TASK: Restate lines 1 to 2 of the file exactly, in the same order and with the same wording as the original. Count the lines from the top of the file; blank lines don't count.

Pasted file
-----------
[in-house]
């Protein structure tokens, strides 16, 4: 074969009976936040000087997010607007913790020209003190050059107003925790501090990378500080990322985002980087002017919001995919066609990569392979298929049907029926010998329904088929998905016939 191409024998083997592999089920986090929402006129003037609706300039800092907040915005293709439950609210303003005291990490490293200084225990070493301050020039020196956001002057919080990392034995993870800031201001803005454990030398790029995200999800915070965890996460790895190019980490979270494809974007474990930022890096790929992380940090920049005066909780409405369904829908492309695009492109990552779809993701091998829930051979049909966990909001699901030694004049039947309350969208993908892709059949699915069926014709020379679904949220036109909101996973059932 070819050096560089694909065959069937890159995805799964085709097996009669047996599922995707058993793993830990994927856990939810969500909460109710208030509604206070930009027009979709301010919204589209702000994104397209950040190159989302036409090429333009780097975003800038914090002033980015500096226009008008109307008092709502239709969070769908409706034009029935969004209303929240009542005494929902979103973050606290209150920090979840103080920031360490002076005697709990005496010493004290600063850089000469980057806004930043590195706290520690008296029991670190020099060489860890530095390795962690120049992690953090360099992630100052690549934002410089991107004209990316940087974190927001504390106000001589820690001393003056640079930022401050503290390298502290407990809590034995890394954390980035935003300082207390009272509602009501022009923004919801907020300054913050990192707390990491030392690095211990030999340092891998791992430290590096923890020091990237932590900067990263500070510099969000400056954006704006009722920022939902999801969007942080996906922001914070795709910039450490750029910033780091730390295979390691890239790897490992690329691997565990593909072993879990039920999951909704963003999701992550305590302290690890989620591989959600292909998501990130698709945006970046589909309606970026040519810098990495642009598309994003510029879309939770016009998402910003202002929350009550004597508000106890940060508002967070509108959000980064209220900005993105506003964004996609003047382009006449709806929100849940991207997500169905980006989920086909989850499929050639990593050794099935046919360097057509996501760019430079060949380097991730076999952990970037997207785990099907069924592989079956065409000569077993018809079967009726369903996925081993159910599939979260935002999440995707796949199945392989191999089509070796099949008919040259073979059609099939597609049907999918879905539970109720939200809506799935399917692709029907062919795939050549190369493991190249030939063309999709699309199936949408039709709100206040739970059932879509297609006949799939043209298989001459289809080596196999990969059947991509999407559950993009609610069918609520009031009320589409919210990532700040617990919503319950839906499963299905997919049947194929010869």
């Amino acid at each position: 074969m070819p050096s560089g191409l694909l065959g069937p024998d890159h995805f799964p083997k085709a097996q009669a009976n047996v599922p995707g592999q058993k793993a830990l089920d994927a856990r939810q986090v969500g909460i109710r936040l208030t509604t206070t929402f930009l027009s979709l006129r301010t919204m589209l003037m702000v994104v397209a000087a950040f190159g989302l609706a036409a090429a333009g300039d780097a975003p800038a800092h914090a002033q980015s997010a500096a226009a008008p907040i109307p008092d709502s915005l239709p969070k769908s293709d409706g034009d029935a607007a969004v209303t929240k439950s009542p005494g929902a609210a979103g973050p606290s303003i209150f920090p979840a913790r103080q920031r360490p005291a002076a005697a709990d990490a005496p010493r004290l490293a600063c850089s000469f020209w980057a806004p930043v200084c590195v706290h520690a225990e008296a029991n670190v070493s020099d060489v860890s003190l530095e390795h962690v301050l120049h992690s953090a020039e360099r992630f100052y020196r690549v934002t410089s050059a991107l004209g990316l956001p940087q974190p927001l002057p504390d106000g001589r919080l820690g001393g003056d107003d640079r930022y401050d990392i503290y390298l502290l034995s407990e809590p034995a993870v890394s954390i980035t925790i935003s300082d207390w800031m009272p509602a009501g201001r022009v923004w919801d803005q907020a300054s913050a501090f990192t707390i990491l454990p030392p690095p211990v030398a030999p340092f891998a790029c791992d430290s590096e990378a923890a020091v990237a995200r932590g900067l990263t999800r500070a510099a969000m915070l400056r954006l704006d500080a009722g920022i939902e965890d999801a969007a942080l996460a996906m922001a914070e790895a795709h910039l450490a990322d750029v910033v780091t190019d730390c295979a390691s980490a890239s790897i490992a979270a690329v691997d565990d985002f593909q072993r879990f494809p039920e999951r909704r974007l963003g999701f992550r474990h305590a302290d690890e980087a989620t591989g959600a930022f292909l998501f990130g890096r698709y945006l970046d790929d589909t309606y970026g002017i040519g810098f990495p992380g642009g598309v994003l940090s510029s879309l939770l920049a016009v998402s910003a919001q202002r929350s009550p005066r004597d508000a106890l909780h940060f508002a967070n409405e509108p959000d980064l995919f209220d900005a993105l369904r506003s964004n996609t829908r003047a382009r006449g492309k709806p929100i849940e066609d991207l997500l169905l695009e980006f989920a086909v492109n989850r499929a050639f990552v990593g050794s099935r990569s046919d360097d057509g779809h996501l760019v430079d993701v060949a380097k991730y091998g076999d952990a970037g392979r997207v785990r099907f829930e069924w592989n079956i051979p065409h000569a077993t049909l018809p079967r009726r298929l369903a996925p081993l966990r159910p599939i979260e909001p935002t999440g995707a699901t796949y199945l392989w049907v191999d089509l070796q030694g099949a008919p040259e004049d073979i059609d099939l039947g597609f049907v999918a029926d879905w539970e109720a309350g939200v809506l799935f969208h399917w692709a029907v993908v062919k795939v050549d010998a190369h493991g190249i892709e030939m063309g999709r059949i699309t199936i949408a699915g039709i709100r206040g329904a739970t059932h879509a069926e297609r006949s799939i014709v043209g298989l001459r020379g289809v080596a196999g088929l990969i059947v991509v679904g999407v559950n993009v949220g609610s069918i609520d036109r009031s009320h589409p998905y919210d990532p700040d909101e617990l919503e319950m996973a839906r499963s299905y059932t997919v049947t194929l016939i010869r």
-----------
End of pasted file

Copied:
[in-house]
């Protein structure tokens, strides 16, 4: 074969009976936040000087997010607007913790020209003190050059107003925790501090990378500080990322985002980087002017919001995919066609990569392979298929049907029926010998329904088929998905016939 191409024998083997592999089920986090929402006129003037609706300039800092907040915005293709439950609210303003005291990490490293200084225990070493301050020039020196956001002057919080990392034995993870800031201001803005454990030398790029995200999800915070965890996460790895190019980490979270494809974007474990930022890096790929992380940090920049005066909780409405369904829908492309695009492109990552779809993701091998829930051979049909966990909001699901030694004049039947309350969208993908892709059949699915069926014709020379679904949220036109909101996973059932 070819050096560089694909065959069937890159995805799964085709097996009669047996599922995707058993793993830990994927856990939810969500909460109710208030509604206070930009027009979709301010919204589209702000994104397209950040190159989302036409090429333009780097975003800038914090002033980015500096226009008008109307008092709502239709969070769908409706034009029935969004209303929240009542005494929902979103973050606290209150920090979840103080920031360490002076005697709990005496010493004290600063850089000469980057806004930043590195706290520690008296029991670190020099060489860890530095390795962690120049992690953090360099992630100052690549934002410089991107004209990316940087974190927001504390106000001589820690001393003056640079930022401050503290390298502290407990809590034995890394954390980035935003300082207390009272509602009501022009923004919801907020300054913050990192707390990491030392690095211990030999340092891998791992430290590096923890020091990237932590900067990263500070510099969000400056954006704006009722920022939902999801969007942080996906922001914070795709910039450490750029910033780091730390295979390691890239790897490992690329691997565990593909072993879990039920999951909704963003999701992550305590302290690890989620591989959600292909998501990130698709945006970046589909309606970026040519810098990495642009598309994003510029879309939770016009998402910003202002929350009550004597508000106890940060508002967070509108959000980064209220900005993105506003964004996609003047382009006449709806929100849940991207997500169905980006989920086909989850499929050639990593050794099935046919360097057509996501760019430079060949380097991730076999952990970037997207785990099907069924592989079956065409000569077993018809079967009726369903996925081993159910599939979260935002999440995707796949199945392989191999089509070796099949008919040259073979059609099939597609049907999918879905539970109720939200809506799935399917692709029907062919795939050549190369493991190249030939063309999709699309199936949408039709709100206040739970059932879509297609006949799939043209298989001459289809080596196999990969059947991509999407559950993009609610069918609520009031009320589409919210990532700040617990919503319950839906499963299905997919049947194929010869």